After she left work on May 30, 2012, Satterly wrote an Inmate Grievance. “I have a broken tooth and I'm in severe pain. I filled out a medical request to see a dentist and the response I received was ‘we do not have a dentist who comes to this jail.' This is unacceptable. I have at least 4 more months here. I need a dentist A.S.A.P. I will contact the A.C.L.U. if I need to. All I want is my tooth fixed.” DE 37-2 at 11. Nurse Wolfe did not see that grievance until she returned to work on June 5, 2012. When she returned, she wrote a response. Because she was not at the jail for several days, no reasonable juror could find that she was deliberately indifferent merely because she did not respond sooner.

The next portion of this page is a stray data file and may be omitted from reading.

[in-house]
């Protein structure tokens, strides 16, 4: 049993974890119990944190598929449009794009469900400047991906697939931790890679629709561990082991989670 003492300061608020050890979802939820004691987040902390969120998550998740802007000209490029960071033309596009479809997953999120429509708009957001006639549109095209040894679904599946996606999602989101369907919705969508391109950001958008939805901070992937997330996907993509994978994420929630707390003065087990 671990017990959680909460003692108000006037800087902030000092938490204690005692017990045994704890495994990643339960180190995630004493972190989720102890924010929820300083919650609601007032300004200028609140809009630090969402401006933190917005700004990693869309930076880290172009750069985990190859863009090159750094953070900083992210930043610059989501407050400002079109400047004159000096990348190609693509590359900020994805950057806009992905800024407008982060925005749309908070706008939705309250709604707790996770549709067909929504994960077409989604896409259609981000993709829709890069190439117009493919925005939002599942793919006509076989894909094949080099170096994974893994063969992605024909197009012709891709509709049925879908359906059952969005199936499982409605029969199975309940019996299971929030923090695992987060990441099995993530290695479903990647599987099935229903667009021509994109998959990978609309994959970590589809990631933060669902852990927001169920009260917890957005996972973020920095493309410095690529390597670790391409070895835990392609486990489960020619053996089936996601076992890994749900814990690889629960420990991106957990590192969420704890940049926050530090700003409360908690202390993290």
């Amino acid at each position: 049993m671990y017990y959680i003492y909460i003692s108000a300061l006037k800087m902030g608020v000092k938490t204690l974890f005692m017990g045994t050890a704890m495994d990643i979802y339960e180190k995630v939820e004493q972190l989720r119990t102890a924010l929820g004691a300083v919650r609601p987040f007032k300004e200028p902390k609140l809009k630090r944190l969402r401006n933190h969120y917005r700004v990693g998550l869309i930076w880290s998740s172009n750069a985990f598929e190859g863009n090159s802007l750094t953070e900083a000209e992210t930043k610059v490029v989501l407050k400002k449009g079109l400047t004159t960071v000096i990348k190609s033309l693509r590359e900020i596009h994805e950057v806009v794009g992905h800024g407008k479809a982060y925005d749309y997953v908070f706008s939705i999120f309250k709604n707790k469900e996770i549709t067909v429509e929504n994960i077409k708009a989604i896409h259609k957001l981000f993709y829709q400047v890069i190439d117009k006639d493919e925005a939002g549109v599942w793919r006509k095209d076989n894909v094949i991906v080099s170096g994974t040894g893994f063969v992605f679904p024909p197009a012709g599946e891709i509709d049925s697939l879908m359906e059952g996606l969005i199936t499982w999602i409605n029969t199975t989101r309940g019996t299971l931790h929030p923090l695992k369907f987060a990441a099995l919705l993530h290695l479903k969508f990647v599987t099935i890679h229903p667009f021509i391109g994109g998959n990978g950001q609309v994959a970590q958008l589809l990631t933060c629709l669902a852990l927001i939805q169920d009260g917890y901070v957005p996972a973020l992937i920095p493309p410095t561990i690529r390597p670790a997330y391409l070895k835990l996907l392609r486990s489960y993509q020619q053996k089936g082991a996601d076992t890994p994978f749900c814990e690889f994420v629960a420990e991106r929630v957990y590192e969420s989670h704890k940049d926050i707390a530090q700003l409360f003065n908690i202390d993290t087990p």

However, on June 5, 2012, she wrote, “If you need to see a dentist, the condition HAS to be assessed and documented by medical - per policy. This is a charged medical visit.” DE 37-2 at 11. This response is confusing. To the extent that Satterly needed to have a documented assessment, it appears that Nurse Wolfe did one on June 29, 2012. See DE 37-2 at 13. Her response appears to be telling him that he has to do what he has already done. It is possible that a reasonable juror could find that the creation of such an obstacle was deliberately indifferent. Though Satterly had previously refused to pay, nothing in this grievance mentioned cost. To the extent that he should have (but did not) pay for that prior examination, Nurse Wolfe makes no mention of that being a reason why the prior documented assessment of his dental problem would not qualify under the policy. Though a ...